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Colorado Rockies trade rumors: Rox, Rays discussing pitching-for-outfielder trade

The Rockies may have found a trade partner in the Tampa Bay Rays.

Jake Odorizzi is one of several interesting starter the Rays could move.
Jake Odorizzi is one of several interesting starter the Rays could move.
Brian Blanco/Getty Images

The Colorado Rockies and Tampa Bay Rays have apparently discussed some hypothetical trades that would send an outfielder to Tropicana Field in return for starting pitching help coming back to Denver, according to FOX Sports' Ken Rosenthal:

As Rosenthal notes, the Rays' outfield is currently crowded, and he hypothesizes Tampa Bay might be more interested in a prospect than any one of Carlos Gonzalez, Corey Dickerson, or Charlie Blackmon. At the outset, trading an outfield prospect (David Dahl? Raimel Tapia?) would seem a strange move for the rebuilding Rockies, but general manager Jeff Bridich is on the record wanting to prioritize starting pitching, even if it means trading a prospect.

Rosenthal also reports the Rays will move pitchers so long as ace Chris Archer isn't involved, considering him an untouchable arm as the club wants to win now and in the future. In light of that, a look at the Rays' young arms leaves us at Jake Odorizzi, 25, who has four years of team control remaining after a 2015 season that saw him throw 169⅓ innings over 28 starts, logging a 3.35 ERA (3.61 FIP) with 2.4 BB/9 and 8.0 K/9.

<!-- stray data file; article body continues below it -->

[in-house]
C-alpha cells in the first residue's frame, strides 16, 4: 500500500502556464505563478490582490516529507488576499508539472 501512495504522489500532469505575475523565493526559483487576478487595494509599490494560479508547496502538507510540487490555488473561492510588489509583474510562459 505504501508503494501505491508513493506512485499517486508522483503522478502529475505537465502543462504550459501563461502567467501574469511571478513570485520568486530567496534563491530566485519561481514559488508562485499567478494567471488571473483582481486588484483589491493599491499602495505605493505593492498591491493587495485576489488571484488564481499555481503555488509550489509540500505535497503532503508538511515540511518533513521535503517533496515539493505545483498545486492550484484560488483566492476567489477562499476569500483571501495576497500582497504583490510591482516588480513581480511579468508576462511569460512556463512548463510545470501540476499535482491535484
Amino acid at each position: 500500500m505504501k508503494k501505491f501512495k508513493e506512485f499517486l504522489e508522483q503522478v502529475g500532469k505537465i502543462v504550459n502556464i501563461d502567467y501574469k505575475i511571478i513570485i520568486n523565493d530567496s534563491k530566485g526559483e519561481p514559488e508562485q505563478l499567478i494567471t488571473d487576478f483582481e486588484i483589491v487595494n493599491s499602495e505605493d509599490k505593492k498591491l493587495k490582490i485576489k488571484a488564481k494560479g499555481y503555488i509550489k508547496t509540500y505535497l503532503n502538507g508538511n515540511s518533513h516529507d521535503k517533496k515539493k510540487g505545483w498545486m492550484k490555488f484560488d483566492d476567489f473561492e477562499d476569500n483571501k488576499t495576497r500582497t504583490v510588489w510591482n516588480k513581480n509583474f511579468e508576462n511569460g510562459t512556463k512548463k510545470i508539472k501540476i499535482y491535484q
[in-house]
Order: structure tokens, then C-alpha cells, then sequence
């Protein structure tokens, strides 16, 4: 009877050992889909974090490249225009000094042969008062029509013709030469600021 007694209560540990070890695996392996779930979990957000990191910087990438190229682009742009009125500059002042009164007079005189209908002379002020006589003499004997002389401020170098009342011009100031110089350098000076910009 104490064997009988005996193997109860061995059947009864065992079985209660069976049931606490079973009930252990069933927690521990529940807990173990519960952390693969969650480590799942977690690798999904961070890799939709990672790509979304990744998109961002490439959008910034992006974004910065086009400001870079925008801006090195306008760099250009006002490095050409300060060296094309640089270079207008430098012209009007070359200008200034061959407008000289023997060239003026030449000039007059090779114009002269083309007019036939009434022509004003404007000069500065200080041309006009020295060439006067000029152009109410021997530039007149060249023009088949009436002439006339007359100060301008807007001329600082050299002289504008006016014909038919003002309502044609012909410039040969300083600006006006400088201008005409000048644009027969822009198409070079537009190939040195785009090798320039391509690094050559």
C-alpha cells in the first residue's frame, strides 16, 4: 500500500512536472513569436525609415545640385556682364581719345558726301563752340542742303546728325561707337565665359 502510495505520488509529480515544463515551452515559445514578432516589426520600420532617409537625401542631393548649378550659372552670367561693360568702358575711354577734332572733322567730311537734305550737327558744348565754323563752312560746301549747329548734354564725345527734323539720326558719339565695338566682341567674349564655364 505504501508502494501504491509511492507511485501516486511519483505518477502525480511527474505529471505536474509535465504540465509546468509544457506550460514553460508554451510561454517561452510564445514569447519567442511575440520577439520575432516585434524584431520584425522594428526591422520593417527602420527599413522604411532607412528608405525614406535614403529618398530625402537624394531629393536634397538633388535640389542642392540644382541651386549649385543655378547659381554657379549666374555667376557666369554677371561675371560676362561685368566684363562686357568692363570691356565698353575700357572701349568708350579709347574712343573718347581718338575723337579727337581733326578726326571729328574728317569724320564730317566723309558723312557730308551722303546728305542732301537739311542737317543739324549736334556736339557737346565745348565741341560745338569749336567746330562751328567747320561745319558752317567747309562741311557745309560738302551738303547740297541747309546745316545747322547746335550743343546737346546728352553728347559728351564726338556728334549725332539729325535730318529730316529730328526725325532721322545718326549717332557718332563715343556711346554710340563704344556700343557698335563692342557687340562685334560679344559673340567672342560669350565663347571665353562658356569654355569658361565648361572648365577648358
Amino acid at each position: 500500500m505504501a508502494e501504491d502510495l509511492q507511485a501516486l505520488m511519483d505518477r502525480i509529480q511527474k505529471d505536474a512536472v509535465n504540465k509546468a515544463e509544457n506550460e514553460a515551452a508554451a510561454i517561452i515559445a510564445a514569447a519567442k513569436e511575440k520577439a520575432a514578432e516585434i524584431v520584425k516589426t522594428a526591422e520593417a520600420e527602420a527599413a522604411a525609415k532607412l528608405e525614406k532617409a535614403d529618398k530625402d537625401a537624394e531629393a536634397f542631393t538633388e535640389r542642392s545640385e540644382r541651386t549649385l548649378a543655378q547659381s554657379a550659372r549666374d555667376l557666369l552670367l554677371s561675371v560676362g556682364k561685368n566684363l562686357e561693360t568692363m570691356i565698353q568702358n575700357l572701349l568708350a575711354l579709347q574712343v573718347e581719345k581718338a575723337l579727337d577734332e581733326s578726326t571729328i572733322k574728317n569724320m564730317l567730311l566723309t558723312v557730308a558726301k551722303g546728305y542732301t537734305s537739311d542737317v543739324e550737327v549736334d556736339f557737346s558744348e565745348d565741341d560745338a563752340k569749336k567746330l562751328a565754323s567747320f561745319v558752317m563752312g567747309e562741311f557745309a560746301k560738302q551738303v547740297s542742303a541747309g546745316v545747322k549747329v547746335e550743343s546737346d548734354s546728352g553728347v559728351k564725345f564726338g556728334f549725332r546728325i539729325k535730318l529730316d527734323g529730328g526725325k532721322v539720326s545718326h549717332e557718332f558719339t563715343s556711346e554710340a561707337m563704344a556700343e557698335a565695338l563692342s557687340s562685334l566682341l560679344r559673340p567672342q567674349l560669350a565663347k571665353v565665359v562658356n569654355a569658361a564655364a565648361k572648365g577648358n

Drew Smyly, 26, is under team control until 2019 after starting just 12 games for the Rays in 2015 due to shoulder issues. He logged a 3.11 ERA (3.91 FIP) in 66 innings, along side 2.7 BB/9 and 10.4 K/9.

Matt Moore and Alex Cobb both present young arms with a history of success — and injury — but neither has more than a couple of years of team control before free agency, which ought to be a deal breaker for the Rockies, who will not be realistically ready to contend in 2016 or 2017.

Ultimately, any Rockies-Rays swap comes down to whether Bridich is comfortable giving up an outfield prospect for a young (but established) Major League starting pitcher. Aside from Archer, the Rays have multiple young arms that miss bats and would certainly help a barren Rockies rotation. But the Rays' asking price of an outfield prospect in exchange for a pitcher other than Archer is steep, and may not be worth the hiccup in the Rockies' minor league development plan.